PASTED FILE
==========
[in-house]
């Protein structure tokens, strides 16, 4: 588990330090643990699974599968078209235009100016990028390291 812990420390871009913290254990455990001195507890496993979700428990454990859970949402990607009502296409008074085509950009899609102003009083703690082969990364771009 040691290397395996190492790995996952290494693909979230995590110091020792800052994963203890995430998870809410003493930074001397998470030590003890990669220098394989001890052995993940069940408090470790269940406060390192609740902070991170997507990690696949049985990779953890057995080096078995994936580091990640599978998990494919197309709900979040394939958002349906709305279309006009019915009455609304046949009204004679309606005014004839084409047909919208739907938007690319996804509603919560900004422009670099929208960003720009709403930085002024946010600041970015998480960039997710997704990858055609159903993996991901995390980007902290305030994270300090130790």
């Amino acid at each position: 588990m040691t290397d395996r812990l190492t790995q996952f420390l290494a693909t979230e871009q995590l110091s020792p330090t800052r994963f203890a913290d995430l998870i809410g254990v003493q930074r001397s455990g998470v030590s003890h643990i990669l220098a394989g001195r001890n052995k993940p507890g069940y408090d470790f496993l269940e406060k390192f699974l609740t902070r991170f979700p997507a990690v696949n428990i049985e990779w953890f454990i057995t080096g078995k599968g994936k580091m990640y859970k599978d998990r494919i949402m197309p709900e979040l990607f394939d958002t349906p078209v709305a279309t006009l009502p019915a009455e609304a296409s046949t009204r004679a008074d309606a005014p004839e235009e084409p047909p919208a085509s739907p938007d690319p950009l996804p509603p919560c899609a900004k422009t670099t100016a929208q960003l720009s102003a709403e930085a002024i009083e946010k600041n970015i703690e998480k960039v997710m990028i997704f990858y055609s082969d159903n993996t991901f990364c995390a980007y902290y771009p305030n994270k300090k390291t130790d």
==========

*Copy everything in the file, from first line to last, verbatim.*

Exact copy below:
[in-house]
């Protein structure tokens, strides 16, 4: 588990330090643990699974599968078209235009100016990028390291 812990420390871009913290254990455990001195507890496993979700428990454990859970949402990607009502296409008074085509950009899609102003009083703690082969990364771009 040691290397395996190492790995996952290494693909979230995590110091020792800052994963203890995430998870809410003493930074001397998470030590003890990669220098394989001890052995993940069940408090470790269940406060390192609740902070991170997507990690696949049985990779953890057995080096078995994936580091990640599978998990494919197309709900979040394939958002349906709305279309006009019915009455609304046949009204004679309606005014004839084409047909919208739907938007690319996804509603919560900004422009670099929208960003720009709403930085002024946010600041970015998480960039997710997704990858055609159903993996991901995390980007902290305030994270300090130790």
């Amino acid at each position: 588990m040691t290397d395996r812990l190492t790995q996952f420390l290494a693909t979230e871009q995590l110091s020792p330090t800052r994963f203890a913290d995430l998870i809410g254990v003493q930074r001397s455990g998470v030590s003890h643990i990669l220098a394989g001195r001890n052995k993940p507890g069940y408090d470790f496993l269940e406060k390192f699974l609740t902070r991170f979700p997507a990690v696949n428990i049985e990779w953890f454990i057995t080096g078995k599968g994936k580091m990640y859970k599978d998990r494919i949402m197309p709900e979040l990607f394939d958002t349906p078209v709305a279309t006009l009502p019915a009455e609304a296409s046949t009204r004679a008074d309606a005014p004839e235009e084409p047909p919208a085509s739907p938007d690319p950009l996804p509603p919560c899609a900004k422009t670099t100016a929208q960003l720009s102003a709403e930085a002024i009083e946010k600041n970015i703690e998480k960039v997710m990028i997704f990858y055609s082969d159903n993996t991901f990364c995390a980007y902290y771009p305030n994270k300090k390291t130790d």